• “Angry Birds” or Commencement Speech’s Lessons? No Contest

    by  • December 5, 2011 • On Culture • 0 Comments

    Attended our daughter’s college graduation at The University of Texas at Austin recently. Having sat through many, many commencements over the years I had steeled myself for the inevitable tedium.

    But like so many seemingly mundane events in life this one provided some fodder for reflection. Because it was a College of Communication ceremony I was hopeful I would learn something or at least be energized by the youthful enthusiasm and words of encouragement and congratulations from the dean and other speakers.

    The keynoter was Shirley Strum Kenny, former president of the State University of New York at Stony Brook. Dr. Kenny did a very nice job with her address. After offering the obligatory words of hope to the new graduates, she zeroed in on the main thesis of her speech. Communication, she said, is a very tough thing to do, and surprisingly, all of the technology we have at our disposal today seemingly has not made it any easier. Dr. Kenny urged politicians and others to re-open lines of communication, to overcome the barriers that have derailed thoughtful and meaningful communication.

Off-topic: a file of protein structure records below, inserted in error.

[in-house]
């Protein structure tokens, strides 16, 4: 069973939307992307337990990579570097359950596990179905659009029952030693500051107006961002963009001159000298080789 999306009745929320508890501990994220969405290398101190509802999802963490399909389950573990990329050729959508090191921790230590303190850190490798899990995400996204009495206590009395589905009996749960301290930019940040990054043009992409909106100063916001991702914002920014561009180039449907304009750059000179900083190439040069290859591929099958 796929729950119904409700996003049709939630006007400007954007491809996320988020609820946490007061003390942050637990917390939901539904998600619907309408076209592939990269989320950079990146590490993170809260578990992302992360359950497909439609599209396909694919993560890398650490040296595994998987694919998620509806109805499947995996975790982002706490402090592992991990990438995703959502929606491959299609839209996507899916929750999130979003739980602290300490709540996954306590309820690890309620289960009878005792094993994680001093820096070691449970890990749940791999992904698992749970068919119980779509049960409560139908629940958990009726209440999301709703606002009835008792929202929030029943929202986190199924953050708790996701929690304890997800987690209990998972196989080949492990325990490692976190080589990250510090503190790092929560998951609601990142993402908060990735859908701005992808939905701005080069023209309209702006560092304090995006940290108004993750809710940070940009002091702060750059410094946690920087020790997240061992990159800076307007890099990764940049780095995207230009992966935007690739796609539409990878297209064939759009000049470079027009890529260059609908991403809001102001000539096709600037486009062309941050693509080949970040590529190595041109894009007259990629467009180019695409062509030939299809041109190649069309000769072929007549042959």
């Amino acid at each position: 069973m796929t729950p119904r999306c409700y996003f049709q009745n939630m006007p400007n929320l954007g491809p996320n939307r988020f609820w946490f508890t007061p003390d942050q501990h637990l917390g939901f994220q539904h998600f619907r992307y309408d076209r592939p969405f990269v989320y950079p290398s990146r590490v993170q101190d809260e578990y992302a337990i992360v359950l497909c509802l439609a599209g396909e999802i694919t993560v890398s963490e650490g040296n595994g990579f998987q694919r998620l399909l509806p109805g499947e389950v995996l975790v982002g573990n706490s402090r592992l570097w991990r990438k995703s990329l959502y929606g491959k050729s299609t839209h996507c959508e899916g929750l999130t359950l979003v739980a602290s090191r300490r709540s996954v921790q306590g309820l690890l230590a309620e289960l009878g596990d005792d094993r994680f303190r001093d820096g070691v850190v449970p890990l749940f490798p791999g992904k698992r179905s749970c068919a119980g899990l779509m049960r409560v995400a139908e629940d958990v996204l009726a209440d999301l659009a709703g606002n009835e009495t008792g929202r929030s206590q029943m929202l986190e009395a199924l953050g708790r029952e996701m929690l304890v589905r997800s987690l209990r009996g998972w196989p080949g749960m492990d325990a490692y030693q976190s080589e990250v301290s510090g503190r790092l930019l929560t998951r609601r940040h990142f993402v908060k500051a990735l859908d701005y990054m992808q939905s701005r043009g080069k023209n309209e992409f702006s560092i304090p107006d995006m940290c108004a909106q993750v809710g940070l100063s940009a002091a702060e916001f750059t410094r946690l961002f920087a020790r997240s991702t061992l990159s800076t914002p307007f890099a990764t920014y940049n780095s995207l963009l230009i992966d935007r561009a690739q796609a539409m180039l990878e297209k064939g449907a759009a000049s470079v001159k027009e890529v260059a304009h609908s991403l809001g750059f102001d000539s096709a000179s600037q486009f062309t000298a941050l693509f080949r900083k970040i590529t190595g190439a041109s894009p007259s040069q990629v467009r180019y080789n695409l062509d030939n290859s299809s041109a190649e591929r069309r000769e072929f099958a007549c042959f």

She likely did not know or even consider at the time that she was encountering one of those barriers as she delivered her address. The huge majority of the graduates sitting before her likely heard very little of what she said because they were all equipped with smart phones. They were too busy playing “Angry Birds” or “Words with Friends” on their phones. Some, of course, were taking and sending pictures. Others texted.

    Dr. Kenny would be pleased to learn her thesis was proven just as she laid it on the audience. Tough assignment to deliver a speech that can pull young people away from slingshotting a bird into a building to crush some pigs or locking in a triple word score with a word like “qualify.”

    As Dr. Kenny suggested, we live in a society plagued with over-communication. Trying to penetrate through the barrage of messages people receive each day is a daunting task. It’s a task made even more difficult with the emergence of social media such as Twitter and Facebook.

    Self-interest is at the core of communication and Twitter and Facebook take full advantage of that maxim. As Dr. Kenny suggested and experienced, it is hard to get a person to listen in a self-absorbed world.


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